Falklands War 1982 Documentary

Dougie

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What a success story Argentina has been since then, especially in comparison with Chile.
Many would argue that Pinochet and the Chicago Boys were more competent stewards of the economy than the Argentine Junta whose economic track record was abysmal. Having the Argentine Junta in power for more years wouldn't have done anything positive in terms of economic conditions.

The Junta was an enormous failure across the board - economics, military, human rights.
 

UK Man

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Let's face it the whole of S America is a basket case when it comes to most things including financial stability.

Many things in Argentina remind me of how things worked in the UK 50 years ago.
 

camberiu

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Let's face it the whole of S America is a basket case when it comes to most things including financial stability.

Many things in Argentina remind me of how things worked in the UK 50 years ago.
It seems that the UK is about to rejoin the club.
 

camberiu

Registered
Why did the Argentinians start a war they could never have possibly won?
Actually on a purely military perspective, the odds were kind of on their favor. The post-world war II Royal Navy was designed and equipped to support the US Navy in the North Atlantic. More specifically, it was designed and equipped to help blockade and contain the Soviet Navy within the Greenland, Iceland and Northern UK gap, so that they could never reach the open Atlantic. So it was a Navy designed and equipped to operate close to home where it could resupply often.
Sending it to fight in the extreme South Atlantic stretched the Royal Navy and its logistics to the breaking point. With limited capacity to carry fuel, ammunition and supplies and a very small carrier air wing (the 2 British carriers were minuscule with less than 20 planes each), they had one shot and one shot only to retake the islands. If the first attempt failed, that was it. They would have to return home to resupply, refuel, repair and rest the crews.This process would take several months, which was more than enough time for Argentina to dig in , reinforce the island defenses and make it unconquerable. Also, it is unlikely that the British coffers could afford a second attempt.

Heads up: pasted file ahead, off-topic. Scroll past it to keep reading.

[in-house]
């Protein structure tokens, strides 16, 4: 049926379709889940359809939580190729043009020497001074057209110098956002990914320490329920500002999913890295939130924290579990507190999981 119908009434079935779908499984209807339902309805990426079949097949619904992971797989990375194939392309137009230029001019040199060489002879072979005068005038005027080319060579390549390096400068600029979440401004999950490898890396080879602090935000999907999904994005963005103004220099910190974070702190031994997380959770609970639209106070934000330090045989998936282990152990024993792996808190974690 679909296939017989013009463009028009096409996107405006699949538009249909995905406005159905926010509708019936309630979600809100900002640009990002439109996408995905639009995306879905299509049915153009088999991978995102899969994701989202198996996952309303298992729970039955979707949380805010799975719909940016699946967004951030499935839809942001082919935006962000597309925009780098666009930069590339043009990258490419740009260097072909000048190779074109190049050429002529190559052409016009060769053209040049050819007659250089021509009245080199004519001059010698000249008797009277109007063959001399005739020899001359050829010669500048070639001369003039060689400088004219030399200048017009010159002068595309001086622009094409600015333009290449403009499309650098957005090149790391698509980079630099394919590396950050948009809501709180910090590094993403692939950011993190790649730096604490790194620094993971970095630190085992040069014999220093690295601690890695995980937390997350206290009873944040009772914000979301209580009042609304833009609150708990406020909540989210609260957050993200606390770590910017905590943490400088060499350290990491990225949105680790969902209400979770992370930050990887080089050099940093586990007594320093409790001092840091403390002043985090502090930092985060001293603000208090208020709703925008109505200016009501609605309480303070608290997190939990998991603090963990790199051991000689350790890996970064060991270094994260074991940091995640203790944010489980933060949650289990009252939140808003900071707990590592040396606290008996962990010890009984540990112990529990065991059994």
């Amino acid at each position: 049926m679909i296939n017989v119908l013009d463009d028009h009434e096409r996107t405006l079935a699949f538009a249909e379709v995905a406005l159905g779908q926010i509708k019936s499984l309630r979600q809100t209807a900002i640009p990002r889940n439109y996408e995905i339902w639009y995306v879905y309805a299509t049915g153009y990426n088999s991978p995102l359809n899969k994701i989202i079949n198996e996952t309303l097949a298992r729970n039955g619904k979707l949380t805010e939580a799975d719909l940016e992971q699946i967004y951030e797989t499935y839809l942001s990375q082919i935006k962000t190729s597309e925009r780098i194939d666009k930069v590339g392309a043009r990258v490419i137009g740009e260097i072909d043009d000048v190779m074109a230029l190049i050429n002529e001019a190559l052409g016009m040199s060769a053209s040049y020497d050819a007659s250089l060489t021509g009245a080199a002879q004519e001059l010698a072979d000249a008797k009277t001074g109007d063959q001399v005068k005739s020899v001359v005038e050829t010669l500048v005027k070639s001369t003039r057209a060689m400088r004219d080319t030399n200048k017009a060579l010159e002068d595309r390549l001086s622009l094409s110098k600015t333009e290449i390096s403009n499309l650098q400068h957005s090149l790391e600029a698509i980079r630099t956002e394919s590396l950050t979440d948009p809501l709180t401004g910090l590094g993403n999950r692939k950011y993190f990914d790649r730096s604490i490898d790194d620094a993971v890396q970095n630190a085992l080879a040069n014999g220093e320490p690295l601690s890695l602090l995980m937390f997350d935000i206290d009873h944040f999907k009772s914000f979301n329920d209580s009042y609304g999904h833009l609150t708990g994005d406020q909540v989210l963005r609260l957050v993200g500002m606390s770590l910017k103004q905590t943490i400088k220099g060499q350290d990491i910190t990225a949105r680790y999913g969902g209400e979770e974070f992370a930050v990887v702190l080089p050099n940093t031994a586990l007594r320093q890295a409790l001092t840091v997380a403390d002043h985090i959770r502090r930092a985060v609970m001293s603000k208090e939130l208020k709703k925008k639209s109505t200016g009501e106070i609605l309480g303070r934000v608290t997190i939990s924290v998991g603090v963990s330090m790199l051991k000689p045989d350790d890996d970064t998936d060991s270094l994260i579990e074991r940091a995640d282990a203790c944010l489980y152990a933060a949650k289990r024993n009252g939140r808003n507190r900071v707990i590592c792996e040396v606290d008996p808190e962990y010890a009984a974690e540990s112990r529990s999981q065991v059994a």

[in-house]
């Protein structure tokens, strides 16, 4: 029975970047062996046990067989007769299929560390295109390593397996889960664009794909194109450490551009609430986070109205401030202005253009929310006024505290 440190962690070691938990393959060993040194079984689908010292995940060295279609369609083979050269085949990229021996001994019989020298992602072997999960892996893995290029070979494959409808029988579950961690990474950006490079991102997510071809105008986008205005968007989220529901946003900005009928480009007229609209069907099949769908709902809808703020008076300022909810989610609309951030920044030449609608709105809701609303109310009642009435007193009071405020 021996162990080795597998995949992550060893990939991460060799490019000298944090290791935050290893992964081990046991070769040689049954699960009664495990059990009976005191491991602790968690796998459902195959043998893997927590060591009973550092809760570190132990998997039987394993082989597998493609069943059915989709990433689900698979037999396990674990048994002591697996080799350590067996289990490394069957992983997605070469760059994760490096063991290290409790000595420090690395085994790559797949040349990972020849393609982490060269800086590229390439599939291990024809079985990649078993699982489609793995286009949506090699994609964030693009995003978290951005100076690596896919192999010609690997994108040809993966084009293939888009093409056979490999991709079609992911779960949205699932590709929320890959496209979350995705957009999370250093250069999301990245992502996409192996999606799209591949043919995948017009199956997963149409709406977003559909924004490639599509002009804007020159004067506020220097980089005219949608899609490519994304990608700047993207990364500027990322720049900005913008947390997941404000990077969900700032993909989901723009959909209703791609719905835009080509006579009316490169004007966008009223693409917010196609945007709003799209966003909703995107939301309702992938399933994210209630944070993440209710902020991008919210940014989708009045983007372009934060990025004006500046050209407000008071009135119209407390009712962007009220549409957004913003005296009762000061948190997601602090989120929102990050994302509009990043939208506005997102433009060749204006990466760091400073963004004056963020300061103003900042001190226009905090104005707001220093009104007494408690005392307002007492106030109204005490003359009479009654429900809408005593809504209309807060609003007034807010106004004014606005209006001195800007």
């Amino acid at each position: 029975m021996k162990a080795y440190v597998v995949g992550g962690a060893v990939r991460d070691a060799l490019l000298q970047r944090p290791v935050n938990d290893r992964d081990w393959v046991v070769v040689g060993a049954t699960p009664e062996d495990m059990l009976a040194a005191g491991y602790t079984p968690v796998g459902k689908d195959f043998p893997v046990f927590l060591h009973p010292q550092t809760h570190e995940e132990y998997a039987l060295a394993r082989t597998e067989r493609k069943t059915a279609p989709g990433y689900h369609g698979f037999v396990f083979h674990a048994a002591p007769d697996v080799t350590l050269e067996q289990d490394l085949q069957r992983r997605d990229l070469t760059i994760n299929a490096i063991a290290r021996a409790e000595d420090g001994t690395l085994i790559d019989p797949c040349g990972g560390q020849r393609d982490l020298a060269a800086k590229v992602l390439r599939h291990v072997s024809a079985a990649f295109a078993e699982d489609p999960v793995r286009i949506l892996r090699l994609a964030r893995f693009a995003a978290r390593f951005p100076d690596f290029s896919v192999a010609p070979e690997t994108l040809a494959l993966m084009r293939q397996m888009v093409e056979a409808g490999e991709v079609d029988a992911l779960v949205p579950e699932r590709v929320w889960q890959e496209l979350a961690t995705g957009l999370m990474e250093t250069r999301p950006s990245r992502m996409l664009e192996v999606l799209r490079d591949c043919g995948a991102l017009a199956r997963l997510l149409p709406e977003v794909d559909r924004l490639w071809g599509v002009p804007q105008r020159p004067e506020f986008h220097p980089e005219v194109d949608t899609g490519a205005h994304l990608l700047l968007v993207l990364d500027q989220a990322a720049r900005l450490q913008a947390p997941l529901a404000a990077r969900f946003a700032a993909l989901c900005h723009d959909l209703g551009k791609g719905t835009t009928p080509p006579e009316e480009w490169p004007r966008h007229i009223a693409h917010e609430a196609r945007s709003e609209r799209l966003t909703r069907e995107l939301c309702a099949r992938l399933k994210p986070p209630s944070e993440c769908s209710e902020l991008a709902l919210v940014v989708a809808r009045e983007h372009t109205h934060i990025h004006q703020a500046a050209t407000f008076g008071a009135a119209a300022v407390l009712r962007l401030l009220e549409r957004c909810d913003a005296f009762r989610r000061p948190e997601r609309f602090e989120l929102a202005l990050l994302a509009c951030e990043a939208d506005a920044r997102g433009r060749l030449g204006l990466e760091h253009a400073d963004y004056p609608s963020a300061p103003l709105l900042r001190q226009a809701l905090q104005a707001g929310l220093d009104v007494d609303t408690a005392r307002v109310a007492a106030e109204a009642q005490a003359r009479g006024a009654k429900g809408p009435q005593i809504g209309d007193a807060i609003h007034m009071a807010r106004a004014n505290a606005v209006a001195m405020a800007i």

Also, on paper at least, 1982 Argentina had a pretty formidable military, with modern and up to date aircraft, ships and submarines.
A British victory back in 1982 was not certain at all, and if the Argentina military had been half-competent, a British military defeat would have been almost certain.
The big question that bewildered a lot of people was: Even if they won, then what? After the euphoria and the jubilation of the victory passed, all the structural problems that destroyed the popularity of the junta would still be there, but Argentina would now be cut off from all Western powers. What then? Argentina would have been labeled a pariah by the Western powers and ostracized, leaving the USSR as the only alternative. Could anyone imagine Galtieri bending the knee to Leonid Brezhnev?
 
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Bajo_cero2

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Actually on a purely military perspective, the odds were kind of on their favor. The post-world war II Royal Navy was designed and equipped to support the US Navy in the North Atlantic. More specifically, it was designed and equipped to help blockade and contain the Soviet Navy within the Greenland, Iceland and Northern UK gap, so that they could never reach the open Atlantic. So it was a Navy designed and equipped to operate close to home where it could resupply often.
Sending it to fight in the extreme South Atlantic stretched the Royal Navy and its logistics to the breaking point. With limited capacity to carry fuel, ammunition and supplies and a very small carrier air wing (the 2 British carriers were minuscule with less than 20 planes each), they had one shot and one shot only to retake the islands. If the first attempt failed, that was it. They would have to return home to resupply, refuel, repair and rest the crews.This process would take several months, which was more than enough time for Argentina to dig in , reinforce the island defenses and make it unconquerable. Also, it is unlikely that the British coffers could afford a second attempt.
Also, on paper at least, 1982 Argentina had a pretty formidable military, with modern and up to date aircraft, ships and submarines.
A British victory back in 1982 was not certain at all, and if the Argentina military had been half-competent, a British military defeat would have been almost certain.